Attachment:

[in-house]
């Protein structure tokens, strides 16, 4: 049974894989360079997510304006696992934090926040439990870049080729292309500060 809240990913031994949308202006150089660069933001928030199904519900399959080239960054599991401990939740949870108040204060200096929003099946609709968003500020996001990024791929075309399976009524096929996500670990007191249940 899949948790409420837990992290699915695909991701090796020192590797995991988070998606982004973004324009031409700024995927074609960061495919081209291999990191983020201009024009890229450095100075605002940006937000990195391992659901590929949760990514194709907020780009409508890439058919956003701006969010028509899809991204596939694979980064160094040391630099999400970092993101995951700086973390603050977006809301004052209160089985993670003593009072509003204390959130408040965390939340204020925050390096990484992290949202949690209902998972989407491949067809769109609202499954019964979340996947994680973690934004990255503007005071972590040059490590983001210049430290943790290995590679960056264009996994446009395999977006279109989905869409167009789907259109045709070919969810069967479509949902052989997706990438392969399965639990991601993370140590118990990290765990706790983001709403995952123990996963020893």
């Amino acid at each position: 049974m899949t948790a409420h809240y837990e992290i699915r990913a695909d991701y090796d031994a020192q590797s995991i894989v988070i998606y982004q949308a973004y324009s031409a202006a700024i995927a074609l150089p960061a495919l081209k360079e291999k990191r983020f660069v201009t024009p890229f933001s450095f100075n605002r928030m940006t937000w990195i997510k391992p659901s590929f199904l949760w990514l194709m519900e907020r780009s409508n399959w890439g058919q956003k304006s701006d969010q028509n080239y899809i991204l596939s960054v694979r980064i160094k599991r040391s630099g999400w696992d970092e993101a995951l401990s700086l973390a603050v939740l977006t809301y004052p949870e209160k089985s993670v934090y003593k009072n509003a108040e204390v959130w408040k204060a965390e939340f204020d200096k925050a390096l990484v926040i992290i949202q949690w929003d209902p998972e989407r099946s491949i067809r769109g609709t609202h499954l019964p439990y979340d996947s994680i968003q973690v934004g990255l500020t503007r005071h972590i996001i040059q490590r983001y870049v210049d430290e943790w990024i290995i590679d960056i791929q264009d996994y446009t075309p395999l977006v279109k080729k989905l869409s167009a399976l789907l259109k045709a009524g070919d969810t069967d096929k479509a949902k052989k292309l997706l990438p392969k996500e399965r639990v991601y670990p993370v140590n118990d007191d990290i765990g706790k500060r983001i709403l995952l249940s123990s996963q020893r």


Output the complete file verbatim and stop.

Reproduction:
[in-house]
């Protein structure tokens, strides 16, 4: 049974894989360079997510304006696992934090926040439990870049080729292309500060 809240990913031994949308202006150089660069933001928030199904519900399959080239960054599991401990939740949870108040204060200096929003099946609709968003500020996001990024791929075309399976009524096929996500670990007191249940 899949948790409420837990992290699915695909991701090796020192590797995991988070998606982004973004324009031409700024995927074609960061495919081209291999990191983020201009024009890229450095100075605002940006937000990195391992659901590929949760990514194709907020780009409508890439058919956003701006969010028509899809991204596939694979980064160094040391630099999400970092993101995951700086973390603050977006809301004052209160089985993670003593009072509003204390959130408040965390939340204020925050390096990484992290949202949690209902998972989407491949067809769109609202499954019964979340996947994680973690934004990255503007005071972590040059490590983001210049430290943790290995590679960056264009996994446009395999977006279109989905869409167009789907259109045709070919969810069967479509949902052989997706990438392969399965639990991601993370140590118990990290765990706790983001709403995952123990996963020893």
């Amino acid at each position: 049974m899949t948790a409420h809240y837990e992290i699915r990913a695909d991701y090796d031994a020192q590797s995991i894989v988070i998606y982004q949308a973004y324009s031409a202006a700024i995927a074609l150089p960061a495919l081209k360079e291999k990191r983020f660069v201009t024009p890229f933001s450095f100075n605002r928030m940006t937000w990195i997510k391992p659901s590929f199904l949760w990514l194709m519900e907020r780009s409508n399959w890439g058919q956003k304006s701006d969010q028509n080239y899809i991204l596939s960054v694979r980064i160094k599991r040391s630099g999400w696992d970092e993101a995951l401990s700086l973390a603050v939740l977006t809301y004052p949870e209160k089985s993670v934090y003593k009072n509003a108040e204390v959130w408040k204060a965390e939340f204020d200096k925050a390096l990484v926040i992290i949202q949690w929003d209902p998972e989407r099946s491949i067809r769109g609709t609202h499954l019964p439990y979340d996947s994680i968003q973690v934004g990255l500020t503007r005071h972590i996001i040059q490590r983001y870049v210049d430290e943790w990024i290995i590679d960056i791929q264009d996994y446009t075309p395999l977006v279109k080729k989905l869409s167009a399976l789907l259109k045709a009524g070919d969810t069967d096929k479509a949902k052989k292309l997706l990438p392969k996500e399965r639990v991601y670990p993370v140590n118990d007191d990290i765990g706790k500060r983001i709403l995952l249940s123990s996963q020893r």